Fast Company spoke to four epidemiologists to get a better understanding of Americas ongoing battle with coronavirus. The overall consensus was chilling: Despite more than 2.3 million confirmed infections and 120,000 deaths, few states are taking the necessary steps to halt the spread of the virus. A recent University of Washington study expects more than 200,000 people in the U.S. will lose their lives to COVID-19 by October 1.
We may feel like were done with the pandemic, says Jha, but the pandemic, unfortunately, is not done with us.
The wave fallacy
The concept of virus waves can be useful in epidemiology. Certain infectious diseases do exhibit seasonality, such as influenza, which tends to spread between fall and winter, with an initial spike in December and then a much larger one in February. There were also noticeable waves in the Spanish flu pandemic, which featured at least three distinct peaks in the United States. The second, more deadly wave hit in the fall of 1918.
Dr. Ali Khan
Perhaps a better metaphor for the spread of COVID-19 is illustrated by the virus itself. Under a microscope, MERS-CoV looks like a smooth, round particle studded with clubbed spikes of various lengths. Like the virus, the lifecycle of the coronavirus pandemic is likely to feature numerous spikes of differing duration and intensity. For epidemiologists, its vital that the public have clear expectations for how the virus circulatesand what it will take to stop it.
The long haul
Experts largely agree on the goals for virus suppression. Until we have safe and effective vaccine that everyone takes, what needs to happen is we try and sustain this low level of transmission, which I think is a balancing act, says Wafaa El-Sadr, an infectious disease specialist at Columbia University. She says that will involve wearing masks and limiting social contacts consistently. But she worries that, thanks to disinformation like Pences op-ed, public health messaging has become politicized.
Theres this pitting of public health against economic health, but we dont want to pit those against each other, she says. Its vital that people are able to get back to work, she says, but they need to wear face coverings and keep an appropriate distance from colleagues. We need these public health measures, we need to sustain them as much as possible until we have a vaccine, she says.
Most of the recommendations from epidemiologists are simple: Wash hands frequently, wear masks when out in public, and only leave the house if you have to. Its all about, what can you do to reduce risks? says Jha.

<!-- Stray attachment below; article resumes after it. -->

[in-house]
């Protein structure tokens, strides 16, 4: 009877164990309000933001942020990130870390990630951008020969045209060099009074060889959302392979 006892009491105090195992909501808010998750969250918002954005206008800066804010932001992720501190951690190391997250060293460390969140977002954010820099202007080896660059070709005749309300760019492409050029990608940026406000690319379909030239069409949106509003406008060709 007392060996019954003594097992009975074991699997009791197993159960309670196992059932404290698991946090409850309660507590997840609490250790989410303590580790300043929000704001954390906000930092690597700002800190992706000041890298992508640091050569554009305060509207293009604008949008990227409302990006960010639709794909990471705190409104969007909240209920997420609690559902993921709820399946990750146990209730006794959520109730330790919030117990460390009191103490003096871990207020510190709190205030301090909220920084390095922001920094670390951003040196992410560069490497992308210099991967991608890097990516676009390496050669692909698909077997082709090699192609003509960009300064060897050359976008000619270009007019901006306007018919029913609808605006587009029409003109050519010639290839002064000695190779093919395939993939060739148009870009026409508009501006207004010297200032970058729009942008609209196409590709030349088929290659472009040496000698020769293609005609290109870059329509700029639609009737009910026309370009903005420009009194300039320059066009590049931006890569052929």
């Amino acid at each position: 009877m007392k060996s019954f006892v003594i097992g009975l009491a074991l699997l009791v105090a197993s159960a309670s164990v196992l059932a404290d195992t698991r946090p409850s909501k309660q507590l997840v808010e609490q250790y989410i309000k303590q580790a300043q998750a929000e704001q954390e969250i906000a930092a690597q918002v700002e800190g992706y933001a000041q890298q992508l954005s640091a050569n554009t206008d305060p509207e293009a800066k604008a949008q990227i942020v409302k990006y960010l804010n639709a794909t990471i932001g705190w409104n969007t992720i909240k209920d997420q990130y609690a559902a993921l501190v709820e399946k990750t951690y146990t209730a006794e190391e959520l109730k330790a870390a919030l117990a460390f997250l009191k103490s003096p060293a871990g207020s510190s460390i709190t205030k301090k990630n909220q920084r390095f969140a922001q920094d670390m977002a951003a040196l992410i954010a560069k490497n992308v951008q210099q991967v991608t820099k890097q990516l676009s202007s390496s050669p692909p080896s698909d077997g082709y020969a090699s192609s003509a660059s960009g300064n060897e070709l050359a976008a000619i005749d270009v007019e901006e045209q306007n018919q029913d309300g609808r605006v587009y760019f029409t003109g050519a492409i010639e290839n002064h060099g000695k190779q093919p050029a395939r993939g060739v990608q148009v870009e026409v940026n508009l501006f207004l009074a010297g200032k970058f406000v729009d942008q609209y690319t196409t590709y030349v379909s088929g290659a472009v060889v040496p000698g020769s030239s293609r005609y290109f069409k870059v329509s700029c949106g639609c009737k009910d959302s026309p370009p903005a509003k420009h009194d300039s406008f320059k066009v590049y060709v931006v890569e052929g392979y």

Dr. Steffanie Strathdee
In the absence of federal leadership, however, states have been left to fend for themselvesleading to a patchwork of regional protocols that can vary substantially. New Yorkers, for instance, are required to wear masks when they are not able to put six feet of distance between themselves and others. Coloradans are only required to wear face coverings if they are essential workers. In Arizona, the governor only recently allowed local governments to mandate masksand many people are ignoring the rules altogether.
Lets face it, this virus is not going away, she sighs. Its going to get worse before it gets better.
|Germany slaughterhouse outbreak brings police, mass testing|
Frank Jordans and Mstyslav Chernov, Associated Press
Photo: David Inderlied, AP
Employees of a grocery store deliver ordered products in plastic bags to residents of apartment buildings that are partly under quarntine due to a new coronavirus outbreak in Verl, Germany, Wednesday, June 24, 2020. After the new coronavirus outbreak at the meat processor Tönnies in the city of Rheda-Wiedenbrueck, the authorities imposed a lockdown also for the city of Gütersloh and the neighbouring district. (David Inderlied/dpa via AP)
Employees of a grocery store deliver ordered products in plastic bags to residents of apartment buildings that are partly under quarntine due to a new coronavirus outbreak in Verl, Germany, Wednesday, June 24,
Photo: David Inderlied, AP
Germany slaughterhouse outbreak brings police, mass testing
VERL, Germany (AP) German police deployed hundreds of officers Thursday across two western regions that have been placed under a renewed pandemic lockdown in an attempt to contain a coronavirus outbreak linked to a slaughterhouse.
Many are migrants from Eastern Europe who come to Germany legally in the hope of earning many times what they might make in their home countries. Now, they rely on food delivered by their companies or help from friendly neighbors such as Aved Elias, who brought trolleys full of goods to quarantined residents Wednesday.
Elias’ comment reflect widespread sympathy in the city of Guetersloh for the migrant workers, whose often dire workplace and living conditions have been put in the spotlight by the coronavirus outbreak. Like other companies in the German meat industry, Toennies has long used subcontractors for much of the work in its plants, a practice that critics say allows the company to avoid the stricter oversight it would face if it employed workers directly.
North Rhine-Westphalia state governor Armin Laschet, whose center-right party has received significant donations from Toennies over the years, acknowledged this week that the company’s readiness to cooperate could have been greater.
|Disease X-19: Google Alert covid-19 and pork: US agents seize nearly 10 tonnes of illegal meat at California port|